Not very many people, 12-15. All regulars, I presumed. Usually features read for 15, 20 minutes. They gave me a half hour. My heart sank over all the poems I forgot to bring. But it turned out better than expected. I read two poems I’d been re-working the last day or so and they both were received well. From the podium, I can hear and feel how the audience is receiving me. Between that and the feel of the words and lines (and breath) in my mouth, is the space where I find if a poem works or not. I’d look up at the crowd– a few people kept their eyes closed, one woman smiled, the man she sat with nodded along with me as I read, as if picturing the words running before his eyes. People clapped, generously.
And the woman who followed me, the woman I didn’t know I’d already heard of, came up with a stack of books in her arms, books that date well past the early 70’s. She looked professorial. I loved her, her voice, attitude. She had a warmth about her that charmed me. In each of the books she had, there was a napkin for a bookmark. She’d pick up a book, go to the bookmark, read and then refer to a stack of printed pages on the podium, read a poem from there, then choose another book. She was funny, accessible and real. So many readings can be dry or academic, but she was fun, slightly profane and grandmotherly in a way that charmed my heart. I wanted a copy of the book she was selling, but when I overheard her say $15, I let it go. I had $20 bucks left and not much more in my bank account until the 15th. But at the end of the reading, as people mulled around and shook hands or whatever, she offered to trade books– not sell. I gave her two chapbooks for her thick memoir. Then, I wanted to get out of there.
So many times, after readings, I kinda disappear into the night and get home alone. I’m not good at selling or schmoozing or chatting. I want to do the poems and get paid and get outta dodge. A couple of people bought copies of my book (lunch money tomorrow!) and a couple others were so generous and sweet in regards to their response to my work. I thanked them, all the while taking baby steps to the front door.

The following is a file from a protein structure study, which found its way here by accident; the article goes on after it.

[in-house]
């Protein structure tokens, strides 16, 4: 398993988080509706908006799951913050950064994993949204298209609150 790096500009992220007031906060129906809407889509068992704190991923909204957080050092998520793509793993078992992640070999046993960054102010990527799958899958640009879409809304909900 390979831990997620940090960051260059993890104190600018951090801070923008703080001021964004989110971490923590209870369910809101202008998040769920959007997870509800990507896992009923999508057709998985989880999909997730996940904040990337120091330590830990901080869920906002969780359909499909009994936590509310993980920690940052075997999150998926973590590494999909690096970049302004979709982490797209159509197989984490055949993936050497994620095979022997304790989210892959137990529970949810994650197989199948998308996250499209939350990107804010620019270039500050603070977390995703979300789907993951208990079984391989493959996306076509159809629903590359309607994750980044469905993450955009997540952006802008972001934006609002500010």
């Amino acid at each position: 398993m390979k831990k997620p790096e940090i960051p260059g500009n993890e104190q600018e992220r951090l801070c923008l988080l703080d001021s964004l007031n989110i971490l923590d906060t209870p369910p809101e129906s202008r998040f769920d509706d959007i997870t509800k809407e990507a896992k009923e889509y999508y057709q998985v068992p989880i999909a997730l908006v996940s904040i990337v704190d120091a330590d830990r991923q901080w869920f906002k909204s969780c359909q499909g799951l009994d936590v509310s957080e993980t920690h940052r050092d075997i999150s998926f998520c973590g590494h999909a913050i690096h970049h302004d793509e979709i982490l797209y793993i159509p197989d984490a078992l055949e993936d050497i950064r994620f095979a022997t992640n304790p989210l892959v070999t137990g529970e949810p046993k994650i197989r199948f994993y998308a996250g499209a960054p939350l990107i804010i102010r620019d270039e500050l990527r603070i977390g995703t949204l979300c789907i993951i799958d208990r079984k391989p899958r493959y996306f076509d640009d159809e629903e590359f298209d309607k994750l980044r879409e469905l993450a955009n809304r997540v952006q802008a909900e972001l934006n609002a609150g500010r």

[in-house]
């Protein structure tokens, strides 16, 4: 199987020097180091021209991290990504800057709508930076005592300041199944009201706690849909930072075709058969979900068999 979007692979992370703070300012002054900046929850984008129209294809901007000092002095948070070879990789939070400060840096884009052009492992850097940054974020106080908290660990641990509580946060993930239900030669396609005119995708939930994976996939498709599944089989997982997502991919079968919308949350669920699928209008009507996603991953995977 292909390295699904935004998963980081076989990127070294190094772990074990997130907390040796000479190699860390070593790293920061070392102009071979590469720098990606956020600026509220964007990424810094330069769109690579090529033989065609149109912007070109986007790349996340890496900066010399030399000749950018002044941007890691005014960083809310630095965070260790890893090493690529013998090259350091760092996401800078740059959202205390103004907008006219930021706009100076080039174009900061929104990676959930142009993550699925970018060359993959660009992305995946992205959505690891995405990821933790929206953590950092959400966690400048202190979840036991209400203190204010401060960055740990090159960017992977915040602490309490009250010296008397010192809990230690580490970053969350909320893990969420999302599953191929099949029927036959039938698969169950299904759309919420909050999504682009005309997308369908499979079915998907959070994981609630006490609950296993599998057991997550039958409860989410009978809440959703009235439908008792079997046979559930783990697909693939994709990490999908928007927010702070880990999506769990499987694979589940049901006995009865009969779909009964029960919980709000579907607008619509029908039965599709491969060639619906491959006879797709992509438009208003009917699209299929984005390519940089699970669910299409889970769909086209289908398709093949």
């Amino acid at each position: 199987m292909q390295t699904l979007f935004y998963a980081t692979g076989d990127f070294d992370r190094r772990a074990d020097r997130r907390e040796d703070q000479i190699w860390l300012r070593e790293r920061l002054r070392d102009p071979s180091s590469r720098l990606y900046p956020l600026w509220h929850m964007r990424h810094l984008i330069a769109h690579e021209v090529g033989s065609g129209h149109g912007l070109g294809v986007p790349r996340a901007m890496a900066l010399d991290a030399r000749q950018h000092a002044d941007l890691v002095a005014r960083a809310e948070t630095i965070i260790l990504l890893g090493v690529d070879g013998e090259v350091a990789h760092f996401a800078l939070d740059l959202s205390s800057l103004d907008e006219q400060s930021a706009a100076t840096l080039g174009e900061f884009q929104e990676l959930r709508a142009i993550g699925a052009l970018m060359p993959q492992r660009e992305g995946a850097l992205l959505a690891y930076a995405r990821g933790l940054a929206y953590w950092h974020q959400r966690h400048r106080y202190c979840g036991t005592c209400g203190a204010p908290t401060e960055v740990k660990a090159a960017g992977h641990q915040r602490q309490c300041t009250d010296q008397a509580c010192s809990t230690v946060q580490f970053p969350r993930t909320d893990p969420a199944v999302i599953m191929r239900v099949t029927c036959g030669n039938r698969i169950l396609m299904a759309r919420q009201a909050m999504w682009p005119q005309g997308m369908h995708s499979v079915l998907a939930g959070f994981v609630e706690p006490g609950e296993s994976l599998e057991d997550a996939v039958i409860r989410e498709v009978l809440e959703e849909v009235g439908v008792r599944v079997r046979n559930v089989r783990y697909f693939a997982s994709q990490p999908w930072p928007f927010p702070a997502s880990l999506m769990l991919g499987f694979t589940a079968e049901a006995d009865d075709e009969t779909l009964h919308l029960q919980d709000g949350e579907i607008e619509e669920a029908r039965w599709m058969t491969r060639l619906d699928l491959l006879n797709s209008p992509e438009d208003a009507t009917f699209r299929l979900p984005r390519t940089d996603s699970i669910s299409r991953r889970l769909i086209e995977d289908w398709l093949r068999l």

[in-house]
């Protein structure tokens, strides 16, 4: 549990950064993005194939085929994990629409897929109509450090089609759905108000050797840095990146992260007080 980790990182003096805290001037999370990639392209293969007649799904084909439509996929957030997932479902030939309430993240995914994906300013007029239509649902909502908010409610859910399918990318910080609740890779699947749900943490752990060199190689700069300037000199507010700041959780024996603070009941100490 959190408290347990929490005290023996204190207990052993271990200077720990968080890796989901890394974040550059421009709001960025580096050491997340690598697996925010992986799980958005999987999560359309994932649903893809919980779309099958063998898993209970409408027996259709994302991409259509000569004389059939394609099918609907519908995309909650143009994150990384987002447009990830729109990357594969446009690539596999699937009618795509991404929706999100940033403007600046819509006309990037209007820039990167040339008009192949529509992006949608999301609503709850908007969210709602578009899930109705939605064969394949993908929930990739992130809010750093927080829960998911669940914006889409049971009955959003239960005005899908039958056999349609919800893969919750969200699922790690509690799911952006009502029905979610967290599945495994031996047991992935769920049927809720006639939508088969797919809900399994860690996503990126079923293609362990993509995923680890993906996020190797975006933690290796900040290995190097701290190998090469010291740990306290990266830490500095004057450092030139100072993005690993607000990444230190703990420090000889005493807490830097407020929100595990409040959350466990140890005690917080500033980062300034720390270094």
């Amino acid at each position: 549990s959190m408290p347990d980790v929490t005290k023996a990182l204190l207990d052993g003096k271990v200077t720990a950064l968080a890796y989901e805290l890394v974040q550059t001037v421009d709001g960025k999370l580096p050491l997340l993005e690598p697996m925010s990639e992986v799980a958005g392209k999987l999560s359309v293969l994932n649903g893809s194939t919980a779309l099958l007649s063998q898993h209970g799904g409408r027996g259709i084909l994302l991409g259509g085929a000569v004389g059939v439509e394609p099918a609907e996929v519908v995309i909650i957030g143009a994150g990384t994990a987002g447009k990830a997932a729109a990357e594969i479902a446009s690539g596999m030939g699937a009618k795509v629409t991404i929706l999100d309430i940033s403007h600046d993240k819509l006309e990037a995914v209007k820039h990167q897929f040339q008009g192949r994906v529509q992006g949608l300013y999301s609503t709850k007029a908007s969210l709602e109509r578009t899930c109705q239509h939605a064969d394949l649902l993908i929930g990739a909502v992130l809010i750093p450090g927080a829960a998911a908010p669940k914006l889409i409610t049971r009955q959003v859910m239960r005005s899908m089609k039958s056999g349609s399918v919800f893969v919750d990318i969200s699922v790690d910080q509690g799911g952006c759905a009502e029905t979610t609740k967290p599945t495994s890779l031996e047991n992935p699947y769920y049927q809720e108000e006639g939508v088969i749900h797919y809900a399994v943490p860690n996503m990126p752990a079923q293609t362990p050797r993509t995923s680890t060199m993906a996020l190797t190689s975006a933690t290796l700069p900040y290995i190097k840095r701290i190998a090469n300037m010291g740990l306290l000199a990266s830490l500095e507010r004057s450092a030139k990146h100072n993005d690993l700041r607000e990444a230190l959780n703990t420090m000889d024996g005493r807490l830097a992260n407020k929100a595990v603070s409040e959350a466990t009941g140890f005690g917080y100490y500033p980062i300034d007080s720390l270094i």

One woman, older and blonde, approached carrying a huge bag in front of her, hugging it with both hands while a purse hung off one shoulder. She and I left at the same time, talking. In my heart, I wanted to do what I’d always done– wander off alone quietly. But it turned out, she and I were heading to the bus stop together. I relaxed myself. Tried not to think things I always think, but just relaxed, talked and listened. I kept my heart open for her while thinking– isnt’ this what I preferred? To have friends, to be around more women, to not feel so alone. We crossed the parking lot and were soon off speaking of writing and poetry and on to movies and that new music documentary I haven’t yet seen. Then, after another block, music. She said she writes muscially and is inspired by jazz. What kind of music do I listen to. Everything, I said. In my mind, I flashed on my Johnny Cash and Dolly Parton’s Jolene and how much I love them, then added: Even some country music.
At the bus stop she opened up, talking about her years attending the bluegrass festival, her passion for Steve Earle and Merle Haggard. The bus came pretty quick. It was crowded and we didn’t feel obligated to sit with one another and continue. It was nice. Letting go of my shyness, remaining open to her, practicing conversation, practicing presence. She wasn’t attractive to me, it wasn’t that… As a younger man, I often felt myself shut down, like my rib-cage is a kind of clam shell of insecurity that shuts around my heart and I never know what to say. Things have changed. Over the years, I’ve overprotected myself so thoroughly I feared I’d become an emotional hermit. Apparently, little by little, I’ve grown.